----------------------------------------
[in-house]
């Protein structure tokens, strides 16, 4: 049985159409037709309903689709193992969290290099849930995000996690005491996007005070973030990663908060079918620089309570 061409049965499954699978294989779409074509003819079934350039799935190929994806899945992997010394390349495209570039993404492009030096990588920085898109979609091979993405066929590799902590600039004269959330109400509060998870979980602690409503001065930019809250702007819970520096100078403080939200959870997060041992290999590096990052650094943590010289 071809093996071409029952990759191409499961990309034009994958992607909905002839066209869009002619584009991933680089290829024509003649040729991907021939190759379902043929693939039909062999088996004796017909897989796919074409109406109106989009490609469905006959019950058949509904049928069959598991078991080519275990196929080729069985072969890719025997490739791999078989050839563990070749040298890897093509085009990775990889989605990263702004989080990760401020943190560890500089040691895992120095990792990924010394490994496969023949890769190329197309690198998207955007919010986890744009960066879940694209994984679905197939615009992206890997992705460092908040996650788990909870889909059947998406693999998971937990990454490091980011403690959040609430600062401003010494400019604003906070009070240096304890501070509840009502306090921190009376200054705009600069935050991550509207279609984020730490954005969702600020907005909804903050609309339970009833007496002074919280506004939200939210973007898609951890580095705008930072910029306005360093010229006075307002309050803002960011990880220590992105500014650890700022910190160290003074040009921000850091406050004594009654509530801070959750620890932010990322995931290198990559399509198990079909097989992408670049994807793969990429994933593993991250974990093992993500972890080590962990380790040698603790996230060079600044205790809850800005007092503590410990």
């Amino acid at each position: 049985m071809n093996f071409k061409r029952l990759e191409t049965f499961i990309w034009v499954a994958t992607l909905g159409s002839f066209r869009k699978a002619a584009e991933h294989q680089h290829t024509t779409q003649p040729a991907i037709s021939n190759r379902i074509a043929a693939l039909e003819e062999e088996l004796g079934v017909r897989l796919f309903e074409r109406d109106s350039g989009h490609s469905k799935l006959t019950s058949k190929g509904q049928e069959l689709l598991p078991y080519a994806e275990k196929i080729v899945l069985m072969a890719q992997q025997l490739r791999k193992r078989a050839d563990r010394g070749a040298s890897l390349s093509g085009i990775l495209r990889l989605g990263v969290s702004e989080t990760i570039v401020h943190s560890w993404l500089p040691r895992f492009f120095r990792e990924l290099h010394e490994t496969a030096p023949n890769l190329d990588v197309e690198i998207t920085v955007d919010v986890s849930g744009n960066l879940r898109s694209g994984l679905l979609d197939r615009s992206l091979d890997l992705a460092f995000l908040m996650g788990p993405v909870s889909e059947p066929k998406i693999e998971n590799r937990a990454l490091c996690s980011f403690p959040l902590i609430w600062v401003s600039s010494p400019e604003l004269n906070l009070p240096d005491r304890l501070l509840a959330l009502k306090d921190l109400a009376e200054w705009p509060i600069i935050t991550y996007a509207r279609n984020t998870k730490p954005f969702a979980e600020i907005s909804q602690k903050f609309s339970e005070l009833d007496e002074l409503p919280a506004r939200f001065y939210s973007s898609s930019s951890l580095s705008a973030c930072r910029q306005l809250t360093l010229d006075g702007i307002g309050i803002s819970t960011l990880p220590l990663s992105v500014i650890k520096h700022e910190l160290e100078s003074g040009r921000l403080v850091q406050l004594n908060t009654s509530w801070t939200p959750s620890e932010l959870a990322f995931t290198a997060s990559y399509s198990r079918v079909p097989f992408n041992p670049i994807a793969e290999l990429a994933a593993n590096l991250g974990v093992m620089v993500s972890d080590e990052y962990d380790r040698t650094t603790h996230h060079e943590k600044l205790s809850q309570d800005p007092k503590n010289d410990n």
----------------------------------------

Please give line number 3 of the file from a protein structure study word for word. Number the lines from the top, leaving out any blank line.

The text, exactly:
């Amino acid at each position: 049985m071809n093996f071409k061409r029952l990759e191409t049965f499961i990309w034009v499954a994958t992607l909905g159409s002839f066209r869009k699978a002619a584009e991933h294989q680089h290829t024509t779409q003649p040729a991907i037709s021939n190759r379902i074509a043929a693939l039909e003819e062999e088996l004796g079934v017909r897989l796919f309903e074409r109406d109106s350039g989009h490609s469905k799935l006959t019950s058949k190929g509904q049928e069959l689709l598991p078991y080519a994806e275990k196929i080729v899945l069985m072969a890719q992997q025997l490739r791999k193992r078989a050839d563990r010394g070749a040298s890897l390349s093509g085009i990775l495209r990889l989605g990263v969290s702004e989080t990760i570039v401020h943190s560890w993404l500089p040691r895992f492009f120095r990792e990924l290099h010394e490994t496969a030096p023949n890769l190329d990588v197309e690198i998207t920085v955007d919010v986890s849930g744009n960066l879940r898109s694209g994984l679905l979609d197939r615009s992206l091979d890997l992705a460092f995000l908040m996650g788990p993405v909870s889909e059947p066929k998406i693999e998971n590799r937990a990454l490091c996690s980011f403690p959040l902590i609430w600062v401003s600039s010494p400019e604003l004269n906070l009070p240096d005491r304890l501070l509840a959330l009502k306090d921190l109400a009376e200054w705009p509060i600069i935050t991550y996007a509207r279609n984020t998870k730490p954005f969702a979980e600020i907005s909804q602690k903050f609309s339970e005070l009833d007496e002074l409503p919280a506004r939200f001065y939210s973007s898609s930019s951890l580095s705008a973030c930072r910029q306005l809250t360093l010229d006075g702007i307002g309050i803002s819970t960011l990880p220590l990663s992105v500014i650890k520096h700022e910190l160290e100078s003074g040009r921000l403080v850091q406050l004594n908060t009654s509530w801070t939200p959750s620890e932010l959870a990322f995931t290198a997060s990559y399509s198990r079918v079909p097989f992408n041992p670049i994807a793969e290999l990429a994933a593993n590096l991250g974990v093992m620089v993500s972890d080590e990052y962990d380790r040698t650094t603790h996230h060079e943590k600044l205790s809850q309570d800005p007092k503590n010289d410990n």